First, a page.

18. Art V says:

    Right, that’s why the MTA is now going with more of a hybrid system, building a system that will allow riders to pay with a smartcard or smartphone if they want, but still offering other ways for riders to pay that don’t rely on a banking arrangement — makes some sense. The MTA gets to off-load some costs related to MetroCard production and distribution, including those related to all those vending machines, and lays foundation for coming wave of EMV cards, NFC phones, and other devices. I use my phone to pay for lots of things because it’s convenient for me, why not my subway fare?

    • Alon Levy says:

      That’s the worst of both worlds, really. Stations still need TVMs, maintenance is still needed, etc. There are ways to reduce the number of TVMs required per stations, like large unlimited monthly discounts, but those were invented not in New York, so the MTA won’t implement them.

      • Art V says:

        I agree that the number of TVMs required should be able to go down, along with related costs. They certainly wouldn’t need as many as they have now if enough people moved to paying with their phones or contactless bankcards. Large unlimited monthly discounts ARE part of MTA’s fare policy. I buy one every month, but instead of going to a TVM, I would love to sign up for it on my phone and have it topped up each month automatically, just like my EZ Pass.

        • Alon Levy says:

          The breakeven point for an unlimited monthly is about to go up to 48 rides a month with the upcoming fare hike. In Berlin the figure is ~36. In Tokyo, where season passes are station-to-station rather than zonal, it’s 30.

  19. Pathfinder says:

    I lived in Seoul for a bit and they have a system called T Money. Seoul has a similar subway system to DC’s Metro where fares are based on the distance traveled. Anyway, their system, in my opinion is flawless. You can use T Money everywhere including all mass transit, taxis, and even in convenience stores like 7-11. You can recharge the card in subway stations or convenience stores. It’s amazing how far a T Money card can get you.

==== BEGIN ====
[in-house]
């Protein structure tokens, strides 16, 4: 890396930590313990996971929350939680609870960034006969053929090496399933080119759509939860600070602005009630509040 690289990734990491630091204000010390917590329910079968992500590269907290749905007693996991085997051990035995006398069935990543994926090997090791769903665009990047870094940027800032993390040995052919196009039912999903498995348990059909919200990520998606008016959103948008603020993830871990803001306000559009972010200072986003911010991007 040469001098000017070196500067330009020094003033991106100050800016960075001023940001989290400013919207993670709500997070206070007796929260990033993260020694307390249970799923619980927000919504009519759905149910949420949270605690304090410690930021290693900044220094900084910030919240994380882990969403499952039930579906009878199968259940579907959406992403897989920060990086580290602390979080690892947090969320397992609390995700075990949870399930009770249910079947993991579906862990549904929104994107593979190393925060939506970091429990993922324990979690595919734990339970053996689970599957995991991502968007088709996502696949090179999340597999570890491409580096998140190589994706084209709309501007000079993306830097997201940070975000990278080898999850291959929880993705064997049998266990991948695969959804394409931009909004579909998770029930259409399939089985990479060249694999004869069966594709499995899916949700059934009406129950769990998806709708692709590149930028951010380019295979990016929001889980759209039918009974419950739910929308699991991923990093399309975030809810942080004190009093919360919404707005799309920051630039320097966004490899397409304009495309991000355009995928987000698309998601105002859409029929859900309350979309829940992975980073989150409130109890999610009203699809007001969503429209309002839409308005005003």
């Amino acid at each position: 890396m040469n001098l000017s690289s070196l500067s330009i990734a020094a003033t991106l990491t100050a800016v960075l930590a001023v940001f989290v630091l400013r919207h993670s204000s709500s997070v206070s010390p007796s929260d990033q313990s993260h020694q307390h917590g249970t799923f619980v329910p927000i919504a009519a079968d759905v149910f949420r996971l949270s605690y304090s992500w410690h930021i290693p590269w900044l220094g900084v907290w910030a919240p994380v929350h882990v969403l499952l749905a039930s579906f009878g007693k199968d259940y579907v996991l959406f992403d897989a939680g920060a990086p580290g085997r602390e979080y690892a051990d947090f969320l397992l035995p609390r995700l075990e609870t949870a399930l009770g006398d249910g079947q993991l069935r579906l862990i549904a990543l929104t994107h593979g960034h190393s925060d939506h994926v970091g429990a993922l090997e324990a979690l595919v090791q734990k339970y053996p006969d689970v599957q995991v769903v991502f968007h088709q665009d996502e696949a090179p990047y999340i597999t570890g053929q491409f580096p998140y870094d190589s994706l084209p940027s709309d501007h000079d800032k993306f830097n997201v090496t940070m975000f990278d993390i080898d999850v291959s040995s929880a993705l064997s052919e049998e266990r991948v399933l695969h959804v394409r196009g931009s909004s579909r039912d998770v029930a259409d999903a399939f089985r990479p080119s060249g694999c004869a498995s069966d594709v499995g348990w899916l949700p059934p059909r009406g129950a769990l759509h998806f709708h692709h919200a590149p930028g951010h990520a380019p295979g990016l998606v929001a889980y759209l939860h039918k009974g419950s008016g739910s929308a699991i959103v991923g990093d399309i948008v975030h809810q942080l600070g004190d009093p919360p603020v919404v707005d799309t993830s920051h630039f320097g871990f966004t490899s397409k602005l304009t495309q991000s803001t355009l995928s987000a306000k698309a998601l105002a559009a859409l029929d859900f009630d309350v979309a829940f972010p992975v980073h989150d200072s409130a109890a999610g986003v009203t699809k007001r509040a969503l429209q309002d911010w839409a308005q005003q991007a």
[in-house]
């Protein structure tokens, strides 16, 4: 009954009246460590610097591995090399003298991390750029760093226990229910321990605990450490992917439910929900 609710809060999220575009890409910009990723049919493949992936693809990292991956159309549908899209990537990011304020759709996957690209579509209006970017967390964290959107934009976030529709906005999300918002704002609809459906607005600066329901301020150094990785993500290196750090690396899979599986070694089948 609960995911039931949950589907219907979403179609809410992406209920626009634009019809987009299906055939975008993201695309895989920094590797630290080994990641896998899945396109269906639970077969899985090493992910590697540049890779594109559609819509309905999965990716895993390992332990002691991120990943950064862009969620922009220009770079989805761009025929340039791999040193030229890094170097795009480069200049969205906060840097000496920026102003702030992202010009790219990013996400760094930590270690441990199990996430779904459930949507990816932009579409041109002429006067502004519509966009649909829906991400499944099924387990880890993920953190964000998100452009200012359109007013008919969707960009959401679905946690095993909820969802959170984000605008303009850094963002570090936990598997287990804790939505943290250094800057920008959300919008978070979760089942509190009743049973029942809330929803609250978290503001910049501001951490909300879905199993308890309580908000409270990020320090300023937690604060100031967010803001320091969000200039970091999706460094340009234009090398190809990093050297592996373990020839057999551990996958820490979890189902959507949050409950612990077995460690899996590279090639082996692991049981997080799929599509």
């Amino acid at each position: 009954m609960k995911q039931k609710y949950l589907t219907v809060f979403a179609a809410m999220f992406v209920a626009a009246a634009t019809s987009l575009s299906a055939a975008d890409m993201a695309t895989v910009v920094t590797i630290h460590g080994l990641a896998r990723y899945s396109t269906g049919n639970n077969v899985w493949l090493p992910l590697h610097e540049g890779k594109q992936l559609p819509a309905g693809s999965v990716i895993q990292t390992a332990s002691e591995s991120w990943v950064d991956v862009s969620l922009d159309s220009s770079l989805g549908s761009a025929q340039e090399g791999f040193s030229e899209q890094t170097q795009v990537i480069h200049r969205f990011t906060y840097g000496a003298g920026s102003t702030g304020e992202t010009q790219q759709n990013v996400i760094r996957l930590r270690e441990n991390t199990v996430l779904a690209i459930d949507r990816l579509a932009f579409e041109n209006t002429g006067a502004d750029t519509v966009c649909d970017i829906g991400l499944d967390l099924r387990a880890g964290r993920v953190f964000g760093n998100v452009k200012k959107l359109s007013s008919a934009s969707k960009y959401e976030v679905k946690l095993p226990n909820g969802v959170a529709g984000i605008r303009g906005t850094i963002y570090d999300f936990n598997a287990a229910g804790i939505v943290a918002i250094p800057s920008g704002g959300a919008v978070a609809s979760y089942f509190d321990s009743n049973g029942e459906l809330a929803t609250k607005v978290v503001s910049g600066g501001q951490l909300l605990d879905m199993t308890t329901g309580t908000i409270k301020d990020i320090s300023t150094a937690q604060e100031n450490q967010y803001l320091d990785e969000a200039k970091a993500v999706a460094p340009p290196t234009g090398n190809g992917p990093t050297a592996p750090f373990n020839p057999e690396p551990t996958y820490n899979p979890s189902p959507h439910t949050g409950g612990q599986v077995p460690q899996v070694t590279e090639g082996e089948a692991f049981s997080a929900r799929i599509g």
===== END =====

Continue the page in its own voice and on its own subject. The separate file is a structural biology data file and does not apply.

Buses are where it’s best used. I’ve sat on a bus counting the seconds it takes for each passenger to dip their MetroCard. In Seoul, you just tap your card when you get on and then tap it again as you exit and takes less than half a second (you can also tap the card before the next stop so you don’t waste time).

    Also, I say T Money card but they come in many different forms. You can get it as a cell phone charm so you don’t have to keep taking the card out of your wallet.

    Anyway, I’m not sure which technology they use but the MTA should also look at Seoul. To me, it seems to work and given that the NYC subway and bus doesn’t charge on a distance basis, it could be even easier to implement than Seoul’s system. It sure would be nice if we could use it in cabs too…

Leave a Reply

XHTML: You can use these tags: <a href="" title=""> <abbr title=""> <acronym title=""> <b> <blockquote cite=""> <cite> <code> <del datetime=""> <em> <i> <q cite=""> <strike> <strong>